It’s a beautiful film. I strongly recommend it.

The other story which brought tears to my own eyes during the last few days is a true one (and all the worse for being so). In the Maldives a fifteen year old girl (about Dea’s age) has been brutalised by her father and other males in her family almost all her life. Constantly raped and abused, when her situation became public knowledge she was immediately condemned for acts of fornication and condemned to receive 100 lashes to be administered before all in her community. This is a situation of almost inconceivable obscenity and yet is entirely in conformity with the country’s laws. Organisations including Amnesty and Avaaz are marshalling the outrage of all sensible people in a program to produce millions of signatures in petition to the Maldivean government to repeal this sentence and the law which allowed it. I pray they will be successful.

The bestiality of one section of society in its acts against another section is as present in our contemporary world as it was in Victor Hugo’s and, to the shame of humankind, has ever been since the beginning of history.

I went to see a film for entertainment. And I was entertained because of the beauty of the story. But the horror lying beyond the entertainment makes me also cry silent tears.


If we haul on the rope, will it be enough to bring the sun above the horizon,

Will this be a day to die and rise, a day when love will be abroad.

Ruari Jack Hughes



I’m sure you’ve had those days. The ones when you plan what you’re going to do with the next 24 hours and then the whole lot goes to crap in one easy move. Sometimes it’s me; sometimes I just can’t get myself into gear; sometimes I have so many things on my ‘to do’ list that I get overwhelmed and can’t see where to start first.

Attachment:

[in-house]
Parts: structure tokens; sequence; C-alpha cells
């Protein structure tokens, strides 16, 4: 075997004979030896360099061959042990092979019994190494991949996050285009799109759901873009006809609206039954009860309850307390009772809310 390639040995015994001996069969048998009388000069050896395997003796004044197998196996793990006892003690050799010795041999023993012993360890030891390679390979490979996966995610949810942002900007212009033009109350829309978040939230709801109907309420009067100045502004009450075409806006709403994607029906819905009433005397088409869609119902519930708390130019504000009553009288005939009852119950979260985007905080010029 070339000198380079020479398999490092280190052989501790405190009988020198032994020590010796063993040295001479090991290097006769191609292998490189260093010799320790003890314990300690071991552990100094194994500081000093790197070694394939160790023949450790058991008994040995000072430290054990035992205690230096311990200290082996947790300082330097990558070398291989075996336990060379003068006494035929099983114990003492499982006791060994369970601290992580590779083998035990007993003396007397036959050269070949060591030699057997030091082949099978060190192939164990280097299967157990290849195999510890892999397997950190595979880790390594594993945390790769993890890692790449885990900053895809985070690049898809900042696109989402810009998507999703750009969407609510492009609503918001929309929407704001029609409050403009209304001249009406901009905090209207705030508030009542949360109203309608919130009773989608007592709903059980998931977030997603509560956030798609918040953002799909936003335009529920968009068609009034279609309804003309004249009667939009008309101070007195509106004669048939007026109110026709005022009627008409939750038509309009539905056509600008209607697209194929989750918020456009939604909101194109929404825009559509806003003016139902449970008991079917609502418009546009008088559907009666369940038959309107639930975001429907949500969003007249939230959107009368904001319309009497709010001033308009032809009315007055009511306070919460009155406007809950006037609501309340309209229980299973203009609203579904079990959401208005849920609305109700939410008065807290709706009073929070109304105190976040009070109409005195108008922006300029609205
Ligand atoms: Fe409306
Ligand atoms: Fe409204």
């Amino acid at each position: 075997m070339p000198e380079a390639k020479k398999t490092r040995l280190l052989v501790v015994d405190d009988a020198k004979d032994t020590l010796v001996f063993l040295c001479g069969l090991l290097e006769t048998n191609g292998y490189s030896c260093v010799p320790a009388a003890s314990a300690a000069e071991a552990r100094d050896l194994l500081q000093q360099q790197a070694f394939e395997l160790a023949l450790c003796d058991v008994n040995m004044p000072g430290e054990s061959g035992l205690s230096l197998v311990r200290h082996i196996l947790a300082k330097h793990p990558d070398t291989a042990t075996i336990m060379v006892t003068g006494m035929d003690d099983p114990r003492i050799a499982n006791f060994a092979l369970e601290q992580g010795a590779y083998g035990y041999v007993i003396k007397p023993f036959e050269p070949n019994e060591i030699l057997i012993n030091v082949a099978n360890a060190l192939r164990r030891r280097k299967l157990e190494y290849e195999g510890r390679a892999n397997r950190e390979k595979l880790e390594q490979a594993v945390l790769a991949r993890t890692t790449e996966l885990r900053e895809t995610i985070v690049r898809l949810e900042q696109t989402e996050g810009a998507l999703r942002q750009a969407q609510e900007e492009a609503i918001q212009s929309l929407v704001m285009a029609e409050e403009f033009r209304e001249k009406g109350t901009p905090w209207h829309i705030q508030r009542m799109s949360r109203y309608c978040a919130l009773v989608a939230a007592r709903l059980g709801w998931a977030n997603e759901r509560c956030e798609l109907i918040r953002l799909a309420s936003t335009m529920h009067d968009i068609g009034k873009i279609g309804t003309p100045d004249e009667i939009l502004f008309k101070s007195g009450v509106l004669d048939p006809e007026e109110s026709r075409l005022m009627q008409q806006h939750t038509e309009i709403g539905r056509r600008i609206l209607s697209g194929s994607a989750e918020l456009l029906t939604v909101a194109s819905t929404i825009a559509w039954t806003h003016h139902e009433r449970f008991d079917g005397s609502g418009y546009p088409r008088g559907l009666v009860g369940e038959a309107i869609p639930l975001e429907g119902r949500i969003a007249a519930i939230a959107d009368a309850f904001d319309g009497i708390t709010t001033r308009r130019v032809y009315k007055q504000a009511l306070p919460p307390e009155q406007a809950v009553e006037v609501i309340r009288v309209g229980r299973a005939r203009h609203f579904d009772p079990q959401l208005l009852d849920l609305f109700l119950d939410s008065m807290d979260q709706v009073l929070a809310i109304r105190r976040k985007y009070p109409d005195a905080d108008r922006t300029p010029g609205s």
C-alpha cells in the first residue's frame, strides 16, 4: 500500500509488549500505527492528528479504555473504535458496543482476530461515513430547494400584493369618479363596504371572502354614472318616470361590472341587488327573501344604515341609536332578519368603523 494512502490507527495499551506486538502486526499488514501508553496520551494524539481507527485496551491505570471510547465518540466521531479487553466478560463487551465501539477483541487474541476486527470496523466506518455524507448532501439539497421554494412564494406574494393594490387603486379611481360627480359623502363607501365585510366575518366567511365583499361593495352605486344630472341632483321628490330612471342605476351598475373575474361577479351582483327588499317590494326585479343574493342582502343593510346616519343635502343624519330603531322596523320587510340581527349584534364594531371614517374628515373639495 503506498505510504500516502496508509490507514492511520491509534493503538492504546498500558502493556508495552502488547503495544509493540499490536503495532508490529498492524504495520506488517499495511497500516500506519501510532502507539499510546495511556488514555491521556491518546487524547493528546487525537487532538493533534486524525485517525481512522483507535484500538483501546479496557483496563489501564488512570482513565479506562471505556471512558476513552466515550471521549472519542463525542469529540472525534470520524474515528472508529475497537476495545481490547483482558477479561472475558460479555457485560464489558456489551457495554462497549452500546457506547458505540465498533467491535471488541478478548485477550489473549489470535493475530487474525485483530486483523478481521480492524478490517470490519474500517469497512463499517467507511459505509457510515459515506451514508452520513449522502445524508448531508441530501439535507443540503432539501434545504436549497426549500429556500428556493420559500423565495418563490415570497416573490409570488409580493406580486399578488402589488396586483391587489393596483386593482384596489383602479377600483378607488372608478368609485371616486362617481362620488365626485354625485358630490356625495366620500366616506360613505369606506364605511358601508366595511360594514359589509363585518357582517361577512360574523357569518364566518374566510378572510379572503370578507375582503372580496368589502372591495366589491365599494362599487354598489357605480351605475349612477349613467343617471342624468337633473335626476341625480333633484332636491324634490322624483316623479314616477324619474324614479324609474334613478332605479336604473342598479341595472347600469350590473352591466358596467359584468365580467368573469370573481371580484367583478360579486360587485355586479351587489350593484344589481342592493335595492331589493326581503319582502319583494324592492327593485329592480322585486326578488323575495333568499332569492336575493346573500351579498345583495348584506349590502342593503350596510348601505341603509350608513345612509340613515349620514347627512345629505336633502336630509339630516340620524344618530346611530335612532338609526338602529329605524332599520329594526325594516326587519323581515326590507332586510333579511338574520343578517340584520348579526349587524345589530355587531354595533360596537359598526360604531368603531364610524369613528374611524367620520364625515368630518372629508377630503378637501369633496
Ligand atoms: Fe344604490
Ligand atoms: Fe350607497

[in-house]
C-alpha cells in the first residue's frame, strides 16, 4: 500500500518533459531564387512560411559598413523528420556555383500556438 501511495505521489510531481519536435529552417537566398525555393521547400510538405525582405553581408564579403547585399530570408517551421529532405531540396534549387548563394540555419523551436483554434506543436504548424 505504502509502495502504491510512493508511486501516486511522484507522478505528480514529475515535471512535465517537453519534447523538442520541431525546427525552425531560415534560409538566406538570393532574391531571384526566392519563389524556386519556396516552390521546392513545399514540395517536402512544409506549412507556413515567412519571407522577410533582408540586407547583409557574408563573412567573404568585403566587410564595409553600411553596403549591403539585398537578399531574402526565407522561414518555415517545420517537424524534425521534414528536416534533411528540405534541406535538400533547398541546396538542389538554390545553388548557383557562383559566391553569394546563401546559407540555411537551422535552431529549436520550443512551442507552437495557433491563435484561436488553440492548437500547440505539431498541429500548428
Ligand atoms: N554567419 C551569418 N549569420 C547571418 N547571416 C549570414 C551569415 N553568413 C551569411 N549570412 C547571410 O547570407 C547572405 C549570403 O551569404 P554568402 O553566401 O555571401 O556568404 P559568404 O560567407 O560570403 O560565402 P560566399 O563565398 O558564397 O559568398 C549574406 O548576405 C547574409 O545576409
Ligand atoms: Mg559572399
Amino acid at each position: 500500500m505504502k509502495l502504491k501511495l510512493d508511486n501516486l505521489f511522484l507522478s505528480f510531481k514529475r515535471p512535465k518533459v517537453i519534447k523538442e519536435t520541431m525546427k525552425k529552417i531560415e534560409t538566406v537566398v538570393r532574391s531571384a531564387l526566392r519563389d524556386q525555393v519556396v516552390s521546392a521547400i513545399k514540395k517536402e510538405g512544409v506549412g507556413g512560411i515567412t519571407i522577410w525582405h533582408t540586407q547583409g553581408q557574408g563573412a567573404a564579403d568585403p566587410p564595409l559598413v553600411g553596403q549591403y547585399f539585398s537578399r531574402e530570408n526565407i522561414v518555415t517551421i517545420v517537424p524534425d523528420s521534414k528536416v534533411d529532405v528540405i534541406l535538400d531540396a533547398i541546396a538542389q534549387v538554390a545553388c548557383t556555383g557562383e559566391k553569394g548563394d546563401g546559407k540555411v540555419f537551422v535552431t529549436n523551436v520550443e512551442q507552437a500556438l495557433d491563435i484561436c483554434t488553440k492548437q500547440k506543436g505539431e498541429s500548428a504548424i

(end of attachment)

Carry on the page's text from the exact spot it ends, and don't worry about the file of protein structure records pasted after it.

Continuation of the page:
But sometimes, quite a lot in fact, it’s other people who muck it up. Sometimes that’s a nice thing (like a friend phoning or calling in); sometimes it’s just plain bloodyminded. Business people trying to flog you something you don’t want are just a nuisance — time-wasting but soon dismissed.  Worse are those whose  incompetence requires you going over matters already supposedly complete but you have to spell it out all over again in words of one syllable. Even more worser is when they still can’t comprehend what they should be doing in return for the typically serious amounts of money they are charging to do it.

Why is it, I wonder, that sometimes we can see things so stunningly obvious yet to others they are apparently more opaque than stygian darkness? This morning it was a financial company unable to see that a new contract to extend a situation in operation for the past five years — and in which there will be no change in the next five years — should be able to be maintained as status quo.

And while I was grumpily reflecting on this piece of nonsense which had occupied an hour on the phone, I checked on one of the news-feeds on my computer and read a number of postings related to the imminent withdrawal of armed forces from Afghanistan. Now, with the wonderful advantage of 20/20 hindsight vision, all the pundits are pointing out the utter senseless waste of more than ten years warfare in that sad country and the most likely outcome being an immediate descent into tribal violence and destabilisation as soon as the withdrawal of the USA, Australia and all the other gung-ho military adventurers is complete.

Sometimes your own problems become rather insignificant when you lift your eyes and re-focus on the broader scenario.

Here’s a couplet which may be worth pondering.

The biding is done, there will be satisfaction for the longing;

The night comes down, and the sun ascends in the dawning.

Ruari Jack Hughes